Featured Research

from universities, journals, and other organizations

Earthquake lights linked to rift environments, subvertical faults

Date:
January 2, 2014
Source:
Seismological Society of America
Summary:
Rare earthquake lights are more likely to occur on or near rift environments, where subvertical faults allow stress-induced electrical currents to flow rapidly to the surface, according to a new study.

Earthquake lights from Tagish Lake, Yukon-Alaska border region, around the 1st of July, probably 1972 or 1973 (exact date unknown). Estimated size: 1m diameter. Closest orbs slowly drifted up the mountain to join the more distant ones.
Credit: Jim Conacher, used with permission

Rare earthquake lights are more likely to occur on or near rift environments, where subvertical faults allow stress-induced electrical currents to flow rapidly to the surface, according to a new study published in the Jan./Feb. issue of Seismological Research Letters.

From the early days of seismology, the luminous phenomena associated with some earthquakes have intrigued scholars. Earthquake lights (EQL) appear before or during earthquakes, but rarely after.

EQL take a variety of forms, including spheres of light floating through the air. Seconds before the 2009 L'Aquila, Italy earthquake struck, pedestrians saw 10-centimeter high flames of light flickering above the stone-paved Francesco Crispi Avenue in the town's historical city center. On Nov. 12, 1988, a bright purple-pink globe of light moved through the sky along the St. Lawrence River near the city of Quebec, 11 days before a powerful quake. And in 1906, about 100 km northwest of San Francisco, a couple saw streams of light running along the ground two nights preceding that region's great earthquake.

Continental rift environments now appear to be the common factor associated with EQL. In a detailed study of 65 documented EQL cases since 1600 A.D., 85 percent appeared spatially on or near rifts, and 97 percent appeared adjacent to subvertical faults (a rift, a graben, strike-slip or transform fault). Intraplate faults are associated with just 5 percent of Earth's seismic activity, but 97 percent of documented cases of earthquake lights.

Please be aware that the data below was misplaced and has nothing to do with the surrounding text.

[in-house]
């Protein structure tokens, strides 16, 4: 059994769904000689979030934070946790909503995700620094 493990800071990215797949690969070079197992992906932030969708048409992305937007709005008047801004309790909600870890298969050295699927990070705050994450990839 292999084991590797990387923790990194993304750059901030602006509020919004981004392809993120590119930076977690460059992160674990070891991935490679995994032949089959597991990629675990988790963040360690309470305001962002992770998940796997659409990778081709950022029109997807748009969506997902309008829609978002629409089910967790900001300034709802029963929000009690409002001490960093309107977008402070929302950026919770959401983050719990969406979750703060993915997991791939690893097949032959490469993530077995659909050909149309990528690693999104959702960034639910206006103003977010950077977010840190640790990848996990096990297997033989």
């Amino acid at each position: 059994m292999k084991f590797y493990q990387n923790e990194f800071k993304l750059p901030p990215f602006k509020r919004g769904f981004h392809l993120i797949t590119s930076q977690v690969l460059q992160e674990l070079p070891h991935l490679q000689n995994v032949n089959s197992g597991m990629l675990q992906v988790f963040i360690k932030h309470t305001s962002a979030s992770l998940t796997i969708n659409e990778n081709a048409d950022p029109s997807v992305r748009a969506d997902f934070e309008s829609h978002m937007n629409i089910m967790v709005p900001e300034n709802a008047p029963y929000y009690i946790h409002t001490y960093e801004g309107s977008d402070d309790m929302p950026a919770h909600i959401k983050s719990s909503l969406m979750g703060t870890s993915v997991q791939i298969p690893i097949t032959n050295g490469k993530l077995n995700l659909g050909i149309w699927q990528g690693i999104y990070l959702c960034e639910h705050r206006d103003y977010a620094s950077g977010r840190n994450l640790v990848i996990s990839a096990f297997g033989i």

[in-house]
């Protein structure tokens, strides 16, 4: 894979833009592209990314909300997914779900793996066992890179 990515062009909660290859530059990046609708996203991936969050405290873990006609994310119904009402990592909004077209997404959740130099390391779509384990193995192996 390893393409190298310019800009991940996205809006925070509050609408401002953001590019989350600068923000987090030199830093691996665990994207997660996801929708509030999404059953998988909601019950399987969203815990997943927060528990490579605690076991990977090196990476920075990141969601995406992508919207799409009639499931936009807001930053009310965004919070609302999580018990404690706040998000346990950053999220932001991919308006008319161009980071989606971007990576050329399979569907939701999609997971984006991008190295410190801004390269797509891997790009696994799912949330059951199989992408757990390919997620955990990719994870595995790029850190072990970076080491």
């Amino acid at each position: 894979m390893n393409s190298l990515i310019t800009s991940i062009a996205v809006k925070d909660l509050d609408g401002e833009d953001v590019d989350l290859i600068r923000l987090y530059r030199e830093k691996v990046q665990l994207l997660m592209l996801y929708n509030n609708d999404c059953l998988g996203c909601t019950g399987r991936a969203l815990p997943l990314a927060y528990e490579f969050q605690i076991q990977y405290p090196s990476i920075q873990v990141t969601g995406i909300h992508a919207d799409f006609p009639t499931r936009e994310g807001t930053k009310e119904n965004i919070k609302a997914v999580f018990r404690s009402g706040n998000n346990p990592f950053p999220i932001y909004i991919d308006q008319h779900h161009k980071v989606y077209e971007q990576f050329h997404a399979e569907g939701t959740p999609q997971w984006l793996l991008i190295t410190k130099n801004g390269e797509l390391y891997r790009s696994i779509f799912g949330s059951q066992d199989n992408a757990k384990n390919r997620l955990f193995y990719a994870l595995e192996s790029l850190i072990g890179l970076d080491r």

"The numbers are striking and unexpected," said Robert Thériault, a geologist with the Ministère des Ressources Naturelles of Québec, who, along with colleagues, culled centuries of literature references, limiting the cases in this study to 65 of the best-documented events in the Americas and Europe.

"We don't know quite yet why more earthquake light events are related to rift environments than other types of faults," said Thériault, "but unlike other faults that may dip at a 30-35 degree angle, such as in subduction zones, subvertical faults characterize the rift environments in these cases."

Two of the 65 EQL events are associated with subduction zones, but Thériault suggests there may be an unknown subvertical fault present. "We may not know the fault distribution beneath the ground," said Thériault. "We have some idea of surface structures, but sedimentary layers or water may obscure the underlying fault structure."

While the 65 earthquakes ranged in magnitude, from M 3.6 to 9.2, 80 percent were greater than M 5.0. The EQL varied in shape and extent, though most commonly appeared as globular luminous masses, either stationary or moving, as atmospheric illuminations or as flame-like luminosities issuing from the ground.

Timing and distance to the epicenter vary widely. Most EQL are seen before and/or during an earthquake, but rarely after, suggesting to the authors that the processes responsible for EQL formation are related to a rapid build-up of stress prior to fault rupture and rapid local stress changes during the propagation of the seismic waves. Stress-activated mobile electronic charge carriers, termed positive holes, flow swiftly along stress gradients. Upon reaching the surface, they ionize air molecules and generate the observed luminosities.